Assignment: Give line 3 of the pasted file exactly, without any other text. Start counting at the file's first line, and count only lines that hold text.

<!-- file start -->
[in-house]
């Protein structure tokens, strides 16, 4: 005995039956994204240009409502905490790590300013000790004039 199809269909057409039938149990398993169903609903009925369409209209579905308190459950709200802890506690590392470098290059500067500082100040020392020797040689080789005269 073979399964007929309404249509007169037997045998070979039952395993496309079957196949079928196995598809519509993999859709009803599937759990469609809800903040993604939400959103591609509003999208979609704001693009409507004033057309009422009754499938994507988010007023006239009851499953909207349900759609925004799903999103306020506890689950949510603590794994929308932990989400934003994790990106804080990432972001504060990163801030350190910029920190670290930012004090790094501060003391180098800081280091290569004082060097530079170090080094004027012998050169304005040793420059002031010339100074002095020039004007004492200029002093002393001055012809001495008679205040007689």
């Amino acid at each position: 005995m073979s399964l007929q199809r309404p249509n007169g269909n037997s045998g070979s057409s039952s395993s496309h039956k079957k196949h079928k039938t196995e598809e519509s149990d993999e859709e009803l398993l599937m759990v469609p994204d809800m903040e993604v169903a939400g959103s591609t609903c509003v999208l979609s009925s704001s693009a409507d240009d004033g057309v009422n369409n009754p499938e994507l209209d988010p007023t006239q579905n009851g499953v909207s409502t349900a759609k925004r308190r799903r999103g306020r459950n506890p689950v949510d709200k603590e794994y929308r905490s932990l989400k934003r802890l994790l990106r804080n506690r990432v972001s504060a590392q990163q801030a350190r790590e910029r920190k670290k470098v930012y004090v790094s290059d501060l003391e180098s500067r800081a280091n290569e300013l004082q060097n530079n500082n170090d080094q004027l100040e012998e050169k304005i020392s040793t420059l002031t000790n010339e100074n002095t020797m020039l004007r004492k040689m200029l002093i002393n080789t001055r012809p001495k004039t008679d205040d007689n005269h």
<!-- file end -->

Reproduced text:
């Amino acid at each position: 005995m073979s399964l007929q199809r309404p249509n007169g269909n037997s045998g070979s057409s039952s395993s496309h039956k079957k196949h079928k039938t196995e598809e519509s149990d993999e859709e009803l398993l599937m759990v469609p994204d809800m903040e993604v169903a939400g959103s591609t609903c509003v999208l979609s009925s704001s693009a409507d240009d004033g057309v009422n369409n009754p499938e994507l209209d988010p007023t006239q579905n009851g499953v909207s409502t349900a759609k925004r308190r799903r999103g306020r459950n506890p689950v949510d709200k603590e794994y929308r905490s932990l989400k934003r802890l994790l990106r804080n506690r990432v972001s504060a590392q990163q801030a350190r790590e910029r920190k670290k470098v930012y004090v790094s290059d501060l003391e180098s500067r800081a280091n290569e300013l004082q060097n530079n500082n170090d080094q004027l100040e012998e050169k304005i020392s040793t420059l002031t000790n010339e100074n002095t020797m020039l004007r004492k040689m200029l002093i002393n080789t001055r012809p001495k004039t008679d205040d007689n005269h």